In 2011, Deutsche Bank signed a voluntary declaration to substantially raise the proportion of all female managers globally by the end of 2018. As of year-end 2016, the number of female Managing Directors and Directors has increased by 16 % since 2011. In 2016, the percentage of women at this level stood at 21.3 % (December 31, 2015: 20.5 %). The share of female officers was at 32.8 % (December 31, 2015: 32.5 %). In May 2016, Deutsche Bank was included in the inaugural Bloomberg Financial Services Gender-Equality Index (BFGEI), which recognizes firms that have made strong commitments to gender equality. The bank is one of only two DAX companies to have been included in this global index.

Amid a wide range of causes, Deutsche Bank actively supports generational diversity and LGBTI (Lesbian, Gay, Bisexual, Transgender, Trans- and Intersexual) initiatives around the world. The bank has received various accolades honoring its commitment to LGBTI causes. For example, it was awarded the maximum score of 100 in the Human Rights Campaign’s annual Corporate Equality Index for the 14th consecutive year.

Key employee figures

A few selected employee figures and KPIs are set forth below. For full details on Deutsche Bank’s people metrics, as well as its strategic HR priorities and achievements, please refer to the bank’s Human Resources Report 2016.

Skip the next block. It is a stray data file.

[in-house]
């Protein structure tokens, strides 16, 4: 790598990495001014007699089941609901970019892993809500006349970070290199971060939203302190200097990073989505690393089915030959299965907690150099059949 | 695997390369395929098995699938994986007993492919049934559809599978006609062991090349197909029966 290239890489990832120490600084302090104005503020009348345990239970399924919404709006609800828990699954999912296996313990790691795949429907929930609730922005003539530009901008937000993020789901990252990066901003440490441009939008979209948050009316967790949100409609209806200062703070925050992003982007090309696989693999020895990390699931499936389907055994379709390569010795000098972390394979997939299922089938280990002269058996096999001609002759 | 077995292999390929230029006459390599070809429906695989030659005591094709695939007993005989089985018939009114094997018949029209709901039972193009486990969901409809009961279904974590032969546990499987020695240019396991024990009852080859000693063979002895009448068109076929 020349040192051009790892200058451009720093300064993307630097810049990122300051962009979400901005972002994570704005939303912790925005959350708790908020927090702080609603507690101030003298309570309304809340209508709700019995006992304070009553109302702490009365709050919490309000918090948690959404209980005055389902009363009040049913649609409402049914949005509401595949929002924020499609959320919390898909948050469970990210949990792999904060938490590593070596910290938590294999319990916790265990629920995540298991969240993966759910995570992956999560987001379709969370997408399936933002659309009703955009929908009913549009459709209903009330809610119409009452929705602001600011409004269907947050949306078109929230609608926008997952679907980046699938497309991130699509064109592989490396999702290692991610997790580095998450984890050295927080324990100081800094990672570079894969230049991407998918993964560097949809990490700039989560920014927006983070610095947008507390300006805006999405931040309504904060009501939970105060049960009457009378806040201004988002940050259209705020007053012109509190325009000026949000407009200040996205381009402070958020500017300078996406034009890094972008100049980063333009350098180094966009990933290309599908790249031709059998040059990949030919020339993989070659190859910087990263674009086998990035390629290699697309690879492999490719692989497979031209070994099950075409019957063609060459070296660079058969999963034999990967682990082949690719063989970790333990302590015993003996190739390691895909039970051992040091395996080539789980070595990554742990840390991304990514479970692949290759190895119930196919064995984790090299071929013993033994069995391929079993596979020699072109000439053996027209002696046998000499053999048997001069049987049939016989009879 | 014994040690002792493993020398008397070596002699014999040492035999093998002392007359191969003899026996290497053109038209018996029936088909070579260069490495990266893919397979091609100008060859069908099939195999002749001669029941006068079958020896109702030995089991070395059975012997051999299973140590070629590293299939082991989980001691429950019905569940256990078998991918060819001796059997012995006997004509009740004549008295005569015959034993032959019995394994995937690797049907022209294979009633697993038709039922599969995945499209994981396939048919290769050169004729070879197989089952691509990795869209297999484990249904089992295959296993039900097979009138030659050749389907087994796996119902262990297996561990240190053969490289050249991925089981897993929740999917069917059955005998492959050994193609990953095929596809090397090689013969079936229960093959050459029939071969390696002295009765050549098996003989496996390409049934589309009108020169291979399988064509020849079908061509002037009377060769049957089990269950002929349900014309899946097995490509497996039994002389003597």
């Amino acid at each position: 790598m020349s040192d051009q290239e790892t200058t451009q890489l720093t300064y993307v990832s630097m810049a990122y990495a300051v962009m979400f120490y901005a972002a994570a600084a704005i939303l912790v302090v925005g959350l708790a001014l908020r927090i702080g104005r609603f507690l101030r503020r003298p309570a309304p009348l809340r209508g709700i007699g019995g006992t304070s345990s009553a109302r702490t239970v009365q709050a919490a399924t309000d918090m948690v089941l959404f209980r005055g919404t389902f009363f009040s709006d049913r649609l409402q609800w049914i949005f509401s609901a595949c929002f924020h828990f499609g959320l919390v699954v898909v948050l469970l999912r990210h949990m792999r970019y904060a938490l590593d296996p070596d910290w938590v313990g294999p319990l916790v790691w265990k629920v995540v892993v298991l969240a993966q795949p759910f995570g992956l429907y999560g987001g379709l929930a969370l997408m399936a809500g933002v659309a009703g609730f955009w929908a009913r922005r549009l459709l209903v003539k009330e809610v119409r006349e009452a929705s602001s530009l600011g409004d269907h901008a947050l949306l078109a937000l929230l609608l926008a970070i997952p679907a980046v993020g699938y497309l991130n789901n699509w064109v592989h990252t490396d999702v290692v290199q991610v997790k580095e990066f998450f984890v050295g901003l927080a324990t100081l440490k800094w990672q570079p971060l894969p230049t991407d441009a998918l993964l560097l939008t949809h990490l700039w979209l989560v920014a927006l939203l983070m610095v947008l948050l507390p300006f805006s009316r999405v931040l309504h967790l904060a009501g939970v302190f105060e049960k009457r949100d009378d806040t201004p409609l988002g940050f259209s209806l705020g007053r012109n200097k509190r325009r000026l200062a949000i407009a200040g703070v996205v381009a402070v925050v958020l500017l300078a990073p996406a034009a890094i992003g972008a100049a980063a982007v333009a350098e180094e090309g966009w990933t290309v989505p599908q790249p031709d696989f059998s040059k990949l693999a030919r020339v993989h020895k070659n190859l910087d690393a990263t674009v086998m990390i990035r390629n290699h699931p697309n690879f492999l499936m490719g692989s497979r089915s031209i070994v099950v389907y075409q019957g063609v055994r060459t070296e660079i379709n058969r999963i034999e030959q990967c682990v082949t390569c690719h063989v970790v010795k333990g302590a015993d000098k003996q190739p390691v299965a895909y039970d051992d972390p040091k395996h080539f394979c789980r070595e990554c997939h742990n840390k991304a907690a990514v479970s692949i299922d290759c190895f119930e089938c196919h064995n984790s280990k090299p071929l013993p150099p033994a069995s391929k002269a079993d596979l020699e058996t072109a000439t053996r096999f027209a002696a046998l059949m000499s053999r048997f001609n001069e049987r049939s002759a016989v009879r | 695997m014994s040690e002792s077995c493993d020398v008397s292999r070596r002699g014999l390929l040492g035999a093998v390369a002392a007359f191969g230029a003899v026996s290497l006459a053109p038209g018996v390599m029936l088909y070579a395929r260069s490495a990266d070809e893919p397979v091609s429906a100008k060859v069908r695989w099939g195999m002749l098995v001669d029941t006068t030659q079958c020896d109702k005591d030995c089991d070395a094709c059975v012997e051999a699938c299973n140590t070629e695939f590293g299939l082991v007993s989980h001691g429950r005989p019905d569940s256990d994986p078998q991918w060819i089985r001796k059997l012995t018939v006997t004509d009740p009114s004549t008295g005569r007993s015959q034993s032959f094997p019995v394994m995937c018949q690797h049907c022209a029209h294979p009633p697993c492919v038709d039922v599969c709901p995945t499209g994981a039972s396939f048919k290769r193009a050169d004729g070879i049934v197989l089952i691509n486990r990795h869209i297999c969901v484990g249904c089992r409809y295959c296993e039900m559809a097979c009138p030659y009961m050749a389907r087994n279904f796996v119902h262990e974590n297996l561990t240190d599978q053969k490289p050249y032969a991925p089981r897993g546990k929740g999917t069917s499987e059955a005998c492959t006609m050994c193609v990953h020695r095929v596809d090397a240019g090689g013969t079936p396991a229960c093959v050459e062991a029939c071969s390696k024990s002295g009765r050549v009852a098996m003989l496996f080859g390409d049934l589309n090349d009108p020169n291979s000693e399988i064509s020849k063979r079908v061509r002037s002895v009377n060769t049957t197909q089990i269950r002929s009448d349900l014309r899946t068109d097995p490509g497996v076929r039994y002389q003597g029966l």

Dec 31, 2016

Dec 31, 2015

Dec 31, 2014


Excluding legal entities outside of DB Corporate Title system, primarily Postbank. DB Investment Services integrated in 2016, Sal. Oppenheim integrated in 2015.


2016 and 2015 scores exclude total Postbank; 2014 scores exclude Postbank with the exception of its Banking Services entities (i.e. 5 % of total population in scope for survey).


Health rate: 100 - ((total sickness days x 100)/total regular working days); Germany excluding primarily Postbank; DB Investment Services integrated in 2016, Sal. Oppenheim integrated in 2015.

Female staff (based upon global corporate titles, in FTE)1




Female Managing Directors and Directors

21.3 %

20.5 %

19.4 %

Female officers

32.8 %

32.5 %

31.7 %

Female non-officers

55.6 %

55.5 %

55.4 %

Total female staff

41.5 %

41.7 %

41.7 %

Age (in %, headcount)




up to 29 years

17.1 %

18.4 %

18.8 %

30 - 39 years

29.9 %

29.7 %

29.3 %

40 - 49 years

28.2 %

28.6 %

29.6 %

Over 49 years

24.8 %

23.3 %

22.3 %

Part-time employment (in % of total staff)

12.9 %

13.1 %

13.2 %

Apprentices ratio in Germany

3.9 %

4.0 %

3.8 %









Commitment index2

58 %

63 %

68 %

Voluntary staff turnover rate

7.2 %

7.3 %

6.6 %

Health rate (in %)3

94.3 %

94.8 %

94.9 %